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2024 Annual Departmental Awards

April 30, 2024

2024 Annual Departmental Awards

Department Chair Philip presents an award to Lee-Lee Knupp (left)

Last week's Comparative Studies departmental awards ceremony and reception once again provided a communal space for celebrating our students, staff, and faculty as we wrapped up the spring 2024 semester. Read below for our award recipients, as well as the titles of our graduating Master's student essays and undergraduate student theses, which illustrate the diversity of experience and interests cultivated in our Department.

Photos courtesy of Doug Dangler, ASC Digital Media Studio Manager



  • Marilyn Waldman Award best paper by an undergraduate in a Comparative Studies class
    • Lee-Lee Knupp
  • Richard Bjornson Award best essay by a graduate student in our department.
    • Adam Banks 
    • Ahwar Sultan 
    • Honorable Mention: Patrick Dunn
  • Marge Lynd Award for best teaching 
    • by an associate faculty member Mark Anthony Arceño 
    • by a graduate student member Deanna Holroyd
    • by a faculty member Sam Aranke
  • Graduate Student Service Award 
    • Nicole Stevens
  • Undergraduate Community Engagement Award
    • Emily Cecil



  • Adrielys Calderon Ortiz, "Towards a Space of Inclusion: The Legendary Monster World in Charlie Hernández & the League of Shadows," a close reading that argues for how "the legendary monster world (as a space in Latinx children’s fantasy literature) invites readers to recognize and counter unequal power dynamics that affect Latinx children, using Latinx myths and legends as an imaginative resource" 
  • Shanbrae McFarland, "Bare Blackness & Crossroads: The Quantum Garden of Incarnation," a provocative intervention into Black Studies, offering both a critique of colonial epistemology and a defense of "spiritual anarchy" and Black Indigeneity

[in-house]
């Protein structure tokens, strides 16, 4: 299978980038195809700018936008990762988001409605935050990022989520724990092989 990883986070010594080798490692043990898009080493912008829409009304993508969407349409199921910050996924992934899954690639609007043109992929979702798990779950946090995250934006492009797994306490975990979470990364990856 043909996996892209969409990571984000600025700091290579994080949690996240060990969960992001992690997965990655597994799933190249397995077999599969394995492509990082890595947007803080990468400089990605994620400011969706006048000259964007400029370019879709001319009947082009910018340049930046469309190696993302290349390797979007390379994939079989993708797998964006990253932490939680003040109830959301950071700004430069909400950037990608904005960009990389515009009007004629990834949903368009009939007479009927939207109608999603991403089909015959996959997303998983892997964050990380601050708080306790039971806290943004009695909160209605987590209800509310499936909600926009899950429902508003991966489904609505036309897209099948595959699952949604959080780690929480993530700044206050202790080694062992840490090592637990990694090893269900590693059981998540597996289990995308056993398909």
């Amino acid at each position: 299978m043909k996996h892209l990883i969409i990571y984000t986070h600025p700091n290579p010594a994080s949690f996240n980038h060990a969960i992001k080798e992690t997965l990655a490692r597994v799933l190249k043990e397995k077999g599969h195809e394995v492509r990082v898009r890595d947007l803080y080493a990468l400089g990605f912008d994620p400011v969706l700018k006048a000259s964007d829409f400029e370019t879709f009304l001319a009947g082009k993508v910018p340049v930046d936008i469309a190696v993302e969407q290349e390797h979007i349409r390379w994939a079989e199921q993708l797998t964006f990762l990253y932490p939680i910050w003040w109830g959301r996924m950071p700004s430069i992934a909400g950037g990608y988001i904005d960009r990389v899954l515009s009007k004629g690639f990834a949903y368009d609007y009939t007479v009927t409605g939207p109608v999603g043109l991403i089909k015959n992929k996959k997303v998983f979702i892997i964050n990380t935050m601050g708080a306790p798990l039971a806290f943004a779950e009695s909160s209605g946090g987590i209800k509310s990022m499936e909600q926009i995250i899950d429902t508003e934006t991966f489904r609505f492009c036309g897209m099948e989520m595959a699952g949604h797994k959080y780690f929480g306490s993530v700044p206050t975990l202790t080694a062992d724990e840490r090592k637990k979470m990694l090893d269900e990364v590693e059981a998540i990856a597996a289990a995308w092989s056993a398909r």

• Kate Brierley, “For The Love of The Land An Analysis of Human-Nature Relationships Through bell hooks’ “Love Ethic”
  • Haley Brown, “Diet Culture and Biopolitics: A Critical Examination of Nutritional Discourse, Class, and Colonial Legacies”
  • Elisabeth Burns, “Are We What We Watch?: An Interrogation of Current East Asian Representations in Popular Movies”
  • Emily Cecil, “Dance, Menstruation, & Education”
  • Casey Everett, “Structures of Knowledge in Communities of Misinformation Surrounding the Covid-19 Vaccine”
  • Hannah Frederico, “Reclaiming Artemisia: Resisting the Temptation of Sexualized Narratives in Art History”
  • Lee-Lee Knupp, “Publicly Private: Legitimacy and Power in the Laboratory”
  • River Li, “The Making of a Music Album, in Search of Faith, Home and the Simplicities of the Natural World”
  • Amber McClendon, “Intercultural Engagement: A Spectrum, not a Binary”
  • Rhazariah McFall, “A New Light to Blackness: Contrary to Popular Belief”
  • Nicholas McIntyre, “Guilt and Shame’s Interaction with Existential Dread and Hope in Kendrick Lamar’s Music”
  • Giovanni Moretta, “Postmodernism and Aesthetic Pluralism: Representation and Resistance in Multiverse Films”
  • Kayla Murray, “Living by an Ethic of Love in a World of Complexity”
  • Anita Wang, “History and Development of Nuo Folk Religion”
  • Lauren Wayt, “Revelations Through Reverberations: Reaching God in Hayden Anhendönia and Ethel Cain’s Preacher’s Daughter
  • Christian Williams, “A Novel as A Foundation for Video Game Development”